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New Program Rewards Students for Reading

New Program Rewards Students for Reading

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Deanie Wimmer ReportingBack to school this year will bring a new program to schools all over Utah that spotlights reading.

It highlights the importance of reading 20 minutes a day and rewards those students who do it.

State education and business leaders, including KSL-TV and Radio, unveiled the "Road to Success" reading program to educators at dozens of pilot schools.

New Program Rewards Students for Reading

It underscores the belief many teachers have that reading is the most fundamental skill we can teach our kids.

Amy Limburg is a teacher at Tolman Elementary. She said, "Reading is definitely the most important skill for a child to learn." The program encourages kids and parents to read 20 minutes a day, and helps kids track their reading at school.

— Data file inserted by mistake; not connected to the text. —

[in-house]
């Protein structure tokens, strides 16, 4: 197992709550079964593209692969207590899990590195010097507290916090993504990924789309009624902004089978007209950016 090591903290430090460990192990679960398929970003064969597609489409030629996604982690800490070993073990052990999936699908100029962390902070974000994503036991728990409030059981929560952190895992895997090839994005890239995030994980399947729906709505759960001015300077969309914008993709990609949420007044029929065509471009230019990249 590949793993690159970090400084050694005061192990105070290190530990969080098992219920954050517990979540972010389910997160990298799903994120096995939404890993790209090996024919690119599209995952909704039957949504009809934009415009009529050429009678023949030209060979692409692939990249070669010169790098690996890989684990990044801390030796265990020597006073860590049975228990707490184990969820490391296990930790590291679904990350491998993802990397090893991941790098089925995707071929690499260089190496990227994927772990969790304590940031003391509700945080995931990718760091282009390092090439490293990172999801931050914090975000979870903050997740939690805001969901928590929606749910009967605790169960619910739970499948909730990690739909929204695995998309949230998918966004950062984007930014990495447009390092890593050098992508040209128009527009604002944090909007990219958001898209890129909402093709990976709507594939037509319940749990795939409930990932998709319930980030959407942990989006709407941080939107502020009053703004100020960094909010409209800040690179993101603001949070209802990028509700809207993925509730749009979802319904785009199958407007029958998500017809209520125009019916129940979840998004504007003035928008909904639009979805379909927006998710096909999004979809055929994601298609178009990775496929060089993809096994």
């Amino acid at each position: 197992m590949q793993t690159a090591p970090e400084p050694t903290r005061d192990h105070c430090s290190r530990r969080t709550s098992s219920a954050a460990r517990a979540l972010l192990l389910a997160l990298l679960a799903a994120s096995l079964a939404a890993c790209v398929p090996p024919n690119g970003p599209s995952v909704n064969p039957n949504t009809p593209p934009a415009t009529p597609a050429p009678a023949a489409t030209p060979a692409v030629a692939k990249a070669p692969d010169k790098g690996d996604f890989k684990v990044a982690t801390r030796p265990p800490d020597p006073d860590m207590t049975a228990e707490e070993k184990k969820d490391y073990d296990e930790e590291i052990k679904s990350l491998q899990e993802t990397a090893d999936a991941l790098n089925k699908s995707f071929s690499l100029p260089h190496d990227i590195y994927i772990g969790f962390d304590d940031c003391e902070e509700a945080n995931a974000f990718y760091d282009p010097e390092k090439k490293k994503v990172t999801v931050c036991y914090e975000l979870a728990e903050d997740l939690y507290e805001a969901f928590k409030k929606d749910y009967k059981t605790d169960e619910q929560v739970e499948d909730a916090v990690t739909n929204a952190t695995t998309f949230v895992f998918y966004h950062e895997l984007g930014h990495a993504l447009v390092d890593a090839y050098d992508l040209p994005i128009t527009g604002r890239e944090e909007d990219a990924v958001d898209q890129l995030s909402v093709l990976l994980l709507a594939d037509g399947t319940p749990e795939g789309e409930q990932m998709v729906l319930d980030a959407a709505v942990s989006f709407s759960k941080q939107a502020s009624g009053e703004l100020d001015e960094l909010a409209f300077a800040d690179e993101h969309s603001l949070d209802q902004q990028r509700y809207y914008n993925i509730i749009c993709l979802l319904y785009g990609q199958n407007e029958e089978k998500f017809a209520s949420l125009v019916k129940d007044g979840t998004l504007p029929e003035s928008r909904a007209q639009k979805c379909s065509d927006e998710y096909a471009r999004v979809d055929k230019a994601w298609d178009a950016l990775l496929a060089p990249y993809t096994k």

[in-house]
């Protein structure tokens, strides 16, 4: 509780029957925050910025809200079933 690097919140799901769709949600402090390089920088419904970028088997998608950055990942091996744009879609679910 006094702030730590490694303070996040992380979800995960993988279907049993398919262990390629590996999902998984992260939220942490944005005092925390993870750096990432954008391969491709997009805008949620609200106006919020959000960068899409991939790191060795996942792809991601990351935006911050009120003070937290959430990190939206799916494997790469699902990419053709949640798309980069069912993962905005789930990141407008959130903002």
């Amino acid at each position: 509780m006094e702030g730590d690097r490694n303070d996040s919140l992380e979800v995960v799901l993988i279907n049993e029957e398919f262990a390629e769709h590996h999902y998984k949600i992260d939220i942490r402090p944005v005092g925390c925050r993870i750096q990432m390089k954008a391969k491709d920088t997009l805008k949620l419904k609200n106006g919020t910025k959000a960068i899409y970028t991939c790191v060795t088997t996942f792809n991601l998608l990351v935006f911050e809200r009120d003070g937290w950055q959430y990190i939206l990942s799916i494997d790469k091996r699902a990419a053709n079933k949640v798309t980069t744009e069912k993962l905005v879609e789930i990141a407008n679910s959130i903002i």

The incentive is bikes for every school. Sure it's important to improve reading scores, but hopefully it will be the visual reminder for students to do their 20 minutes.

New Program Rewards Students for Reading

For teachers, this program offers different rewards.

Mary Jo Murray teaches at Quail Hollow Elementary. She told us, "I really like that the parents are involved, and it helps them to understand and have a better appreciation of reading and awareness."

Principal Jan Rawlins said, "It helps involve the parents to keep track of their records. They have to report to someone, which is kind of nice."

The bottom line is that for students who don't read at grade level by the time they reach fourth grade, three-fourths will likely never catch up.

Schools that have adopted the state's new emphasis on early reading see impressive results.

Principal Jan Tanner said, "Just having that 20 minutes a day and reinforcing what we do at school has really made a partnership with home and school. That's really made a reading achievement, I believe, in our schools."

Budgets show that schools spend twice as much money each year on students who need to catch up on their reading. KSL and other sponsors hope to address some of the school budget issues.

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